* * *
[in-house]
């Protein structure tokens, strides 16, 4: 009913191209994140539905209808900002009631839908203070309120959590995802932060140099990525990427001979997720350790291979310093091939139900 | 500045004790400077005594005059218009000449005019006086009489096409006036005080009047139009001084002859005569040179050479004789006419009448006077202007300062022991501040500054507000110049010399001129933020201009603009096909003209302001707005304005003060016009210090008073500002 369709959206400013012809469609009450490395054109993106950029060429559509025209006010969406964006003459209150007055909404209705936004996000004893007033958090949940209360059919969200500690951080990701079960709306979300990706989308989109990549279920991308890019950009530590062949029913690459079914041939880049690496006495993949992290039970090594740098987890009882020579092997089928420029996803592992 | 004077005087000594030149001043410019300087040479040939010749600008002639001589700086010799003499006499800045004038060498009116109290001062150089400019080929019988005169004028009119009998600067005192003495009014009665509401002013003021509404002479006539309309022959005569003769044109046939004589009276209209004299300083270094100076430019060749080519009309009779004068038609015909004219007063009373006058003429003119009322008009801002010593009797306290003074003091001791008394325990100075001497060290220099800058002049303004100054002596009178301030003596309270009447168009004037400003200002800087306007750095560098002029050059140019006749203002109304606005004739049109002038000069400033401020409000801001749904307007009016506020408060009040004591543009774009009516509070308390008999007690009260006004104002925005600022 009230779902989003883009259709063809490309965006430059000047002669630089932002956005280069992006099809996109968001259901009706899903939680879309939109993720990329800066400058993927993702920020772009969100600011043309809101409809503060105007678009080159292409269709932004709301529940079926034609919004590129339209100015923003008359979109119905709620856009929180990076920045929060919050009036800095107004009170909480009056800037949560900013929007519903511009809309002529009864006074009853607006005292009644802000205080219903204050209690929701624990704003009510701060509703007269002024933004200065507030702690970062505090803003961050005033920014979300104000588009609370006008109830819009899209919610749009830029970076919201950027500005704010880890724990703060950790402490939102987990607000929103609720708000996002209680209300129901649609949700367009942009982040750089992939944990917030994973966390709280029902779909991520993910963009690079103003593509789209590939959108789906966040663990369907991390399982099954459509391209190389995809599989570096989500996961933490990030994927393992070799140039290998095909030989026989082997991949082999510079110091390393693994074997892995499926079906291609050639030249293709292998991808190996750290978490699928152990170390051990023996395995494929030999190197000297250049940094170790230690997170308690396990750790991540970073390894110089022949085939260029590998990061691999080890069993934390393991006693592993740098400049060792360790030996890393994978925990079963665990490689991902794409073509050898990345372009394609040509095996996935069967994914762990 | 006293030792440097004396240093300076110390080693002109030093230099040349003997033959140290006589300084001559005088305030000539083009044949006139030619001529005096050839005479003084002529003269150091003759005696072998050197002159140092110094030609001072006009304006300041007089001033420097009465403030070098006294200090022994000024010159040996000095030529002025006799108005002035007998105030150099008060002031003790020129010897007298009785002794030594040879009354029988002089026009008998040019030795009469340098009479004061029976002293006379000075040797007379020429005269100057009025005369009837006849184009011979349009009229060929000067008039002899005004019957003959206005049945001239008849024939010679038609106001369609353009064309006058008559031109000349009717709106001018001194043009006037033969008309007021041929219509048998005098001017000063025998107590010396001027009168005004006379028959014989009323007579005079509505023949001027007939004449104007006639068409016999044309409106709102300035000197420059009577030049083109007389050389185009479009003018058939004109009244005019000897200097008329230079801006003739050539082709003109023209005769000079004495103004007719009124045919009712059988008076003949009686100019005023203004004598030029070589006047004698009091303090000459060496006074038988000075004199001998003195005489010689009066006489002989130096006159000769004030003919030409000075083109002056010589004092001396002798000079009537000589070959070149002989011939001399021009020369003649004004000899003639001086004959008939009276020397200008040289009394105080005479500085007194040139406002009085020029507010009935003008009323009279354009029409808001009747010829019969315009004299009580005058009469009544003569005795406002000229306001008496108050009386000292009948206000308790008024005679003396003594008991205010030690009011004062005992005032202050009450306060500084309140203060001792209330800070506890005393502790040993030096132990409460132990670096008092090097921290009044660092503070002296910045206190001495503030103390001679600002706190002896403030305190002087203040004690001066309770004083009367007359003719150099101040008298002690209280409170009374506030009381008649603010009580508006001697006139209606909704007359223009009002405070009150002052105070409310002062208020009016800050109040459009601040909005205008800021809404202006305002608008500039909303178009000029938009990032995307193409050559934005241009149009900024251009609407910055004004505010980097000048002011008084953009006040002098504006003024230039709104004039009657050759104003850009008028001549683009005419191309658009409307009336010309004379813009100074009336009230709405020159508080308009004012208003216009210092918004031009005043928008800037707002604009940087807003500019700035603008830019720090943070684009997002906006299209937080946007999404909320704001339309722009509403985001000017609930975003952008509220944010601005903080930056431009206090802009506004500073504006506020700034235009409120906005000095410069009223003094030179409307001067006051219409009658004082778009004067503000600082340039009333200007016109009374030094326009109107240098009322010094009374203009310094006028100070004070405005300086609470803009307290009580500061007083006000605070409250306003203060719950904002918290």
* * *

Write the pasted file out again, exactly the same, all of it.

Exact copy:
[in-house]
């Protein structure tokens, strides 16, 4: 009913191209994140539905209808900002009631839908203070309120959590995802932060140099990525990427001979997720350790291979310093091939139900 | 500045004790400077005594005059218009000449005019006086009489096409006036005080009047139009001084002859005569040179050479004789006419009448006077202007300062022991501040500054507000110049010399001129933020201009603009096909003209302001707005304005003060016009210090008073500002 369709959206400013012809469609009450490395054109993106950029060429559509025209006010969406964006003459209150007055909404209705936004996000004893007033958090949940209360059919969200500690951080990701079960709306979300990706989308989109990549279920991308890019950009530590062949029913690459079914041939880049690496006495993949992290039970090594740098987890009882020579092997089928420029996803592992 | 004077005087000594030149001043410019300087040479040939010749600008002639001589700086010799003499006499800045004038060498009116109290001062150089400019080929019988005169004028009119009998600067005192003495009014009665509401002013003021509404002479006539309309022959005569003769044109046939004589009276209209004299300083270094100076430019060749080519009309009779004068038609015909004219007063009373006058003429003119009322008009801002010593009797306290003074003091001791008394325990100075001497060290220099800058002049303004100054002596009178301030003596309270009447168009004037400003200002800087306007750095560098002029050059140019006749203002109304606005004739049109002038000069400033401020409000801001749904307007009016506020408060009040004591543009774009009516509070308390008999007690009260006004104002925005600022 009230779902989003883009259709063809490309965006430059000047002669630089932002956005280069992006099809996109968001259901009706899903939680879309939109993720990329800066400058993927993702920020772009969100600011043309809101409809503060105007678009080159292409269709932004709301529940079926034609919004590129339209100015923003008359979109119905709620856009929180990076920045929060919050009036800095107004009170909480009056800037949560900013929007519903511009809309002529009864006074009853607006005292009644802000205080219903204050209690929701624990704003009510701060509703007269002024933004200065507030702690970062505090803003961050005033920014979300104000588009609370006008109830819009899209919610749009830029970076919201950027500005704010880890724990703060950790402490939102987990607000929103609720708000996002209680209300129901649609949700367009942009982040750089992939944990917030994973966390709280029902779909991520993910963009690079103003593509789209590939959108789906966040663990369907991390399982099954459509391209190389995809599989570096989500996961933490990030994927393992070799140039290998095909030989026989082997991949082999510079110091390393693994074997892995499926079906291609050639030249293709292998991808190996750290978490699928152990170390051990023996395995494929030999190197000297250049940094170790230690997170308690396990750790991540970073390894110089022949085939260029590998990061691999080890069993934390393991006693592993740098400049060792360790030996890393994978925990079963665990490689991902794409073509050898990345372009394609040509095996996935069967994914762990 | 006293030792440097004396240093300076110390080693002109030093230099040349003997033959140290006589300084001559005088305030000539083009044949006139030619001529005096050839005479003084002529003269150091003759005696072998050197002159140092110094030609001072006009304006300041007089001033420097009465403030070098006294200090022994000024010159040996000095030529002025006799108005002035007998105030150099008060002031003790020129010897007298009785002794030594040879009354029988002089026009008998040019030795009469340098009479004061029976002293006379000075040797007379020429005269100057009025005369009837006849184009011979349009009229060929000067008039002899005004019957003959206005049945001239008849024939010679038609106001369609353009064309006058008559031109000349009717709106001018001194043009006037033969008309007021041929219509048998005098001017000063025998107590010396001027009168005004006379028959014989009323007579005079509505023949001027007939004449104007006639068409016999044309409106709102300035000197420059009577030049083109007389050389185009479009003018058939004109009244005019000897200097008329230079801006003739050539082709003109023209005769000079004495103004007719009124045919009712059988008076003949009686100019005023203004004598030029070589006047004698009091303090000459060496006074038988000075004199001998003195005489010689009066006489002989130096006159000769004030003919030409000075083109002056010589004092001396002798000079009537000589070959070149002989011939001399021009020369003649004004000899003639001086004959008939009276020397200008040289009394105080005479500085007194040139406002009085020029507010009935003008009323009279354009029409808001009747010829019969315009004299009580005058009469009544003569005795406002000229306001008496108050009386000292009948206000308790008024005679003396003594008991205010030690009011004062005992005032202050009450306060500084309140203060001792209330800070506890005393502790040993030096132990409460132990670096008092090097921290009044660092503070002296910045206190001495503030103390001679600002706190002896403030305190002087203040004690001066309770004083009367007359003719150099101040008298002690209280409170009374506030009381008649603010009580508006001697006139209606909704007359223009009002405070009150002052105070409310002062208020009016800050109040459009601040909005205008800021809404202006305002608008500039909303178009000029938009990032995307193409050559934005241009149009900024251009609407910055004004505010980097000048002011008084953009006040002098504006003024230039709104004039009657050759104003850009008028001549683009005419191309658009409307009336010309004379813009100074009336009230709405020159508080308009004012208003216009210092918004031009005043928008800037707002604009940087807003500019700035603008830019720090943070684009997002906006299209937080946007999404909320704001339309722009509403985001000017609930975003952008509220944010601005903080930056431009206090802009506004500073504006506020700034235009409120906005000095410069009223003094030179409307001067006051219409009658004082778009004067503000600082340039009333200007016109009374030094326009109107240098009322010094009374203009310094006028100070004070405005300086609470803009307290009580500061007083006000605070409250306003203060719950904002918290």